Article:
Role of the Change Agent
Who proposes a change, and how does this person go about it? The identity of theorig- ' inator greatly affects acceptance or rejection.A Nigerian government effort to introduce new fertilizer failed because of the peasants'
bad past experiences with government officials [Lauer, 1977, p. 10]. Any proposal identified as "communist" is doomed to certain defeat in the United States. Opponents of all sorts of proposals often label them communist in order to defeat them. Jnnovations which are first adopted by petsons at the top of the prestige scale and pow,ell system are likely to filter downward quite rapidly; those first adopted by low-status persons are l kely to percolate upward more slowly, if at all. Successful change agents Q.ftenseek to make the change appear innocuous by identifying it with familiar cultural elements. King Ibn- Saud introduced radio and telephone to Saudi Arabia by quoting the Koran over them. Christian missionaries in Venezuela had little success with the Warao tribe until they rewrote thethe Christian doctrines in the form' of chants. which the Warao then sang with great enthusiasm [Wilbert. 1977]. Franklin D. Roosevelt's leadership rested partly upon his ability to describe major reforms in terms of homespun American sentiments and values Change agents must know the culture in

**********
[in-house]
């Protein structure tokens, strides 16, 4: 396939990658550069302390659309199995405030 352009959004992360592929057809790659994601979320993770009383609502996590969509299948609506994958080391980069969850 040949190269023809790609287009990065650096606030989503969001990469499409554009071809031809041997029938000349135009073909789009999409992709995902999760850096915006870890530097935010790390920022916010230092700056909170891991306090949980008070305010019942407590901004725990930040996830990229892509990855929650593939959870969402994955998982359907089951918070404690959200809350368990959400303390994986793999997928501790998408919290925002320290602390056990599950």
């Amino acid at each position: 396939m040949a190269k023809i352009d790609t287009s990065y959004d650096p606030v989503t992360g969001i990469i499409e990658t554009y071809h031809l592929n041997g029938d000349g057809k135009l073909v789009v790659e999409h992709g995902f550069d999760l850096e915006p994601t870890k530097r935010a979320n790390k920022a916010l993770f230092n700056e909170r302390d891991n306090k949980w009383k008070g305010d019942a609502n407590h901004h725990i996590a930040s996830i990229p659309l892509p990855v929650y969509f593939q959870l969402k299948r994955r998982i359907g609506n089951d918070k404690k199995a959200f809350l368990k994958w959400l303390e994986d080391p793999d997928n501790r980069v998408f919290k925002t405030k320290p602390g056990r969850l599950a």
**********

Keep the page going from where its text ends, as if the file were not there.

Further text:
which they work. This point is stressed in the many guidebooks for aid officials working in development programs in underdeveloped countries [Arensberg and Niehoff, 1971; Leagins and Loomis, 1972; Loomis and Beagle, 1975], or for business executives preparing to operate in an unfamiliar culture [Whiting, 1977], or even for change agents working to
promote change in our own society [Rothman, Erlich, and Teresa, 1976].
The thoughtless ethnocentrism 'of Western social scientists and technicians has often doomed their efforts to failure [Alatas, 1972; Selwyn, 1973]. Government attempts to settle Navaho Indians as individual families on
irrigated land were unsuccessful, for the Navajo were accustomed to work and cooperatively along extended kinship lines. An amusing illustration of how ignorance and ethnocentrism handIcapped a change agent is found in Micronesia, where an American labor relations expert sought to recruit Palauan workers for a mining operation. He first demanded to see the "chief"-a request which posed a problem since they had no chief in their social structure. Finally they produced a person with whom the American
expert sought to establish rapport by throwing an arm around his shoulder and laughingly tousling his hair. In Palauan culture this was an indignity roughly equivalent, in our culture, to opening a man's fly in public [User, 1952J. Needless to add, this expert was not very successful. Many of our "foreign aid" programs have made conditions worse not better in the lands
we sought to help. Due partly to American ethnocentrism and partly to the egomania of some Third World leaders, much of the development money was wasted on impractical heavy industry or showy buildings while agriculture was often neglected [Warren, 1979; Kronholz, 1982, The agricultural development ment program& were often ethnocentric efforts